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National Inclusive Education Month 2016 – Commentary #3

By Kimberley Gavan

3.KimGavan1Now in its 7th year, Re:Action4Inclusion has steadily built momentum as youth from across Ontario, with and without disabilities, continue to join the youth driven movement. Youth are working alongside their education and community allies. They continue to be committed to ensuring students who have an intellectual disability experience a sense belonging. They believe everyone is and should be seen as a valued and contributing member in their schools and communities.

The Ontario Trillium Foundation provided new funding support for the initiative last year. This has increased the opportunities to support this movement.

This includes:

  • Continuing the highly anticipated annual conference;
  • Providing an opportunity for local youth groups to create community change projects at their schools;
  • Providing resources to develop process tools and opportunities for engagement; so young people can to have honest conversations on how to challenge the barriers that hinder full inclusion for youth who have an intellectual disability.

Re:Action4Inclusion is creating spaces to support youth to have discussions which deepen their understanding of what inclusion requires from all of us and what young people who have a disability are experiencing.

In November 2015 the annual conference of Re:Action4Inclusion was attended by 117 youth, educators and community partners. They represented 15 school boards and 40 secondary schools from across Ontario. The participants were excited and energized by their experiences at this empowering weekend retreat.

3.KimGavan2.jpgThe energy charged weekend featured dynamic and engaging guest speakers Noman Kunc, Blake Fly and Nick Foley and a number of the Re:Action4Inclusion alumni. The annual conference serves as the catalyst to further ignite the fire in new young leaders to join the inclusion movement. Youth are encouraged to lead the charge with support from their teachers to ensure students who have an intellectual disability are able to actively and authentically participate in the ‘typical’ high school experience.

“An amazing event that has inspired me, motivated me, changed my perspective and my life” – Ashlyn Fairbanks a conference participant shared her first experience at the conference.

These feelings were shared by a number of youth who eagerly returned to their schools interested in working with their teachers and community partners to put what they learned into practice and make their schools a place where everyone feels they belong.

Re:Action4Inclusion works to support this eagerness and channel this passion into supporting youth to host Community Change Projects.

The Community Change Projects provide funds for high school students and their teacher-allies to shift the culture of their school to inclusion. These projects allow youth to identify the change they want to see in their school and to develop the means to make that change happen.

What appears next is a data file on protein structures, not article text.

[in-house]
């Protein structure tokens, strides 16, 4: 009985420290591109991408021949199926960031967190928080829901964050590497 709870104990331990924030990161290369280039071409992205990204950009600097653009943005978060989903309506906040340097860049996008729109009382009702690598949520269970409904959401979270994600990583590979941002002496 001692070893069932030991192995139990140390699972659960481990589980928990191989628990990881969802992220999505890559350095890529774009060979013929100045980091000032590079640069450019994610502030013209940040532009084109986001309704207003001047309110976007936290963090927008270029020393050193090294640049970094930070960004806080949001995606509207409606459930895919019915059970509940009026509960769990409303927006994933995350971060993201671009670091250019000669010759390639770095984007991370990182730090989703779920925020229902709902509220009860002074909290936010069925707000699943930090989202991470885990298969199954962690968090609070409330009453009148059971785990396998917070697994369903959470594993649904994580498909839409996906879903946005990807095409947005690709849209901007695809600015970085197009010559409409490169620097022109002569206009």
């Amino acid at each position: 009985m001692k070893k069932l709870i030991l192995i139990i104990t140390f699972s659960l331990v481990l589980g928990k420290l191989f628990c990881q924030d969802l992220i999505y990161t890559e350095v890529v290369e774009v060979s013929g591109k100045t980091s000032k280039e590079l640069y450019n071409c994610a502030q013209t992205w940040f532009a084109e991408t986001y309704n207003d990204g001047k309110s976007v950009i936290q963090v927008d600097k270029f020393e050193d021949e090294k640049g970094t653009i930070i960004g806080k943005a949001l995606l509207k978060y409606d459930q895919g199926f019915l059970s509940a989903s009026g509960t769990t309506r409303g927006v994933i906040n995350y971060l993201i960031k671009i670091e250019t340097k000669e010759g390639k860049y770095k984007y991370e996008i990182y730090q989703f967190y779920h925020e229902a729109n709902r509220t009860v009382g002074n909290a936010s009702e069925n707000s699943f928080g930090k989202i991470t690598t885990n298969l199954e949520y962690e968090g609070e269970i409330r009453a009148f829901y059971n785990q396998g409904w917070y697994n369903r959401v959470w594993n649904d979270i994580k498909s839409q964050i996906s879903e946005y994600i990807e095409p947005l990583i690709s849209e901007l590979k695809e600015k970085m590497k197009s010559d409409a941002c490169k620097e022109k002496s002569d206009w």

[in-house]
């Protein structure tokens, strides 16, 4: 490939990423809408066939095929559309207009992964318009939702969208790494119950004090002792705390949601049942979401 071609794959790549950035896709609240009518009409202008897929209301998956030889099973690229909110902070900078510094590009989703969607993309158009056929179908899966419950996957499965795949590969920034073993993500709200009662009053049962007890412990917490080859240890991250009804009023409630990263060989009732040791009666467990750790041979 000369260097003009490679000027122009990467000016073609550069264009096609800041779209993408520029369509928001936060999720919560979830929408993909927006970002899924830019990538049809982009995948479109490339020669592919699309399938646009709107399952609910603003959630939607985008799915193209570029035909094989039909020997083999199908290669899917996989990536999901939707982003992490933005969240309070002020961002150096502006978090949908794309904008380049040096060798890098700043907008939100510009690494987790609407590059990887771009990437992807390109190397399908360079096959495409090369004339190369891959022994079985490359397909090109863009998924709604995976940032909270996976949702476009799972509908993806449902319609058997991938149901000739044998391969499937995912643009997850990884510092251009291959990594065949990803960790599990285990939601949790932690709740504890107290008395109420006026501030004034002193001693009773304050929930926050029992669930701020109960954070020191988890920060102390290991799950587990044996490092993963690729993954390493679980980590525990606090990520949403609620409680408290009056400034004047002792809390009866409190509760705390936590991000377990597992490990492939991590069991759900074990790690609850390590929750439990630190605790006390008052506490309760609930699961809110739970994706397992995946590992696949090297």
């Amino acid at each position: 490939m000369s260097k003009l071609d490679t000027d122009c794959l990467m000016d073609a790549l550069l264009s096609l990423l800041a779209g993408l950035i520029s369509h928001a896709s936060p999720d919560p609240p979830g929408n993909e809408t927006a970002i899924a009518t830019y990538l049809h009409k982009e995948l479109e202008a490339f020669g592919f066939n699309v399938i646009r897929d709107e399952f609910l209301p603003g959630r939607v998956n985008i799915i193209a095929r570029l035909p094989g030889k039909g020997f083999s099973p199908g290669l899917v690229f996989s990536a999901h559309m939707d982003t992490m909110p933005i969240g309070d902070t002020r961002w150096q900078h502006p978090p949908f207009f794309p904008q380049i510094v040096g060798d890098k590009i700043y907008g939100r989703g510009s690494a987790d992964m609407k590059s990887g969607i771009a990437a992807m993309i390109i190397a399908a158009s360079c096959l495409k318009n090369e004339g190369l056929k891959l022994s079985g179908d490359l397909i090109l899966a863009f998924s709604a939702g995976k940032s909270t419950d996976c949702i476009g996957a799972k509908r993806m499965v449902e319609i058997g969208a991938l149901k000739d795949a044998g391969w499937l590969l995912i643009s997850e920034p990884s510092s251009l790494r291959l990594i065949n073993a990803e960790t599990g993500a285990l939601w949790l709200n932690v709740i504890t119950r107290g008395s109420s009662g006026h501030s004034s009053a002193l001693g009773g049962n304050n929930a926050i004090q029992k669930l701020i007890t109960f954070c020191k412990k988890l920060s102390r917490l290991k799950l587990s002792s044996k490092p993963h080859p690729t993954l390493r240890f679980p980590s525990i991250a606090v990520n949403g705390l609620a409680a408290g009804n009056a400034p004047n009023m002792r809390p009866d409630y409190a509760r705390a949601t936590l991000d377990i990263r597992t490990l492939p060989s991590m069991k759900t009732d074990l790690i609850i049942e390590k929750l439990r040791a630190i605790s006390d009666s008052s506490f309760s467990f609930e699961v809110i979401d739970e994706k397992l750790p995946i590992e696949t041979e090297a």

Since the Community Change Projects have started across Ontario, 1370 youth, educators and community members have been engaged in project activities.

3.KimGavan4.jpgThese young leaders: hosted events, developed new friendships, designed murals, created videos and changed their student council engagement process; they worked to ensure that students who have an intellectual disability would be engaged as members, now and in the future.

Another round of Community Change Projects will be launched in January.

Re:Action4Inclusion began in 2009 and focused on challenging high school students to play a leadership role to ensure schools across Ontario were inclusive. Working with their teachers and community allies is a critical element of the plan.

The call to action has been answered and the participants have gone on to continue their mentorship as young adults. The program ensures that with each year more and more youth are aware of what is at stake in making their high schools inclusive. They experience first-hand the significant role they can play as individuals and collectively. This has been pivotal in the movement continuing to grow.

The final word to Becky Alves, a young woman who has been involved since Grade 10 and will be graduating from University this year. Becky plans to become a teacher and continue as a Re:Action4Incllusion Ambassador.

“Inclusion is something I’ve always believed in but never really actually really advocated for it or taught people about it; I just got kind of knew what my beliefs were and tried to apply them in my life. Re:Action4Inclusion really got me involved in teaching others and inspiring others to create change to make a difference” – Becky Alves


Kimberley Gavan
is the Director of Community Development for Community Living Ontario. She has extensive experience in developing new programs and initiatives to support people with disabilities. Re:Action4Inclusion is one of those projects. Kimberley’s commitment to building partnerships with others is one of her priorities.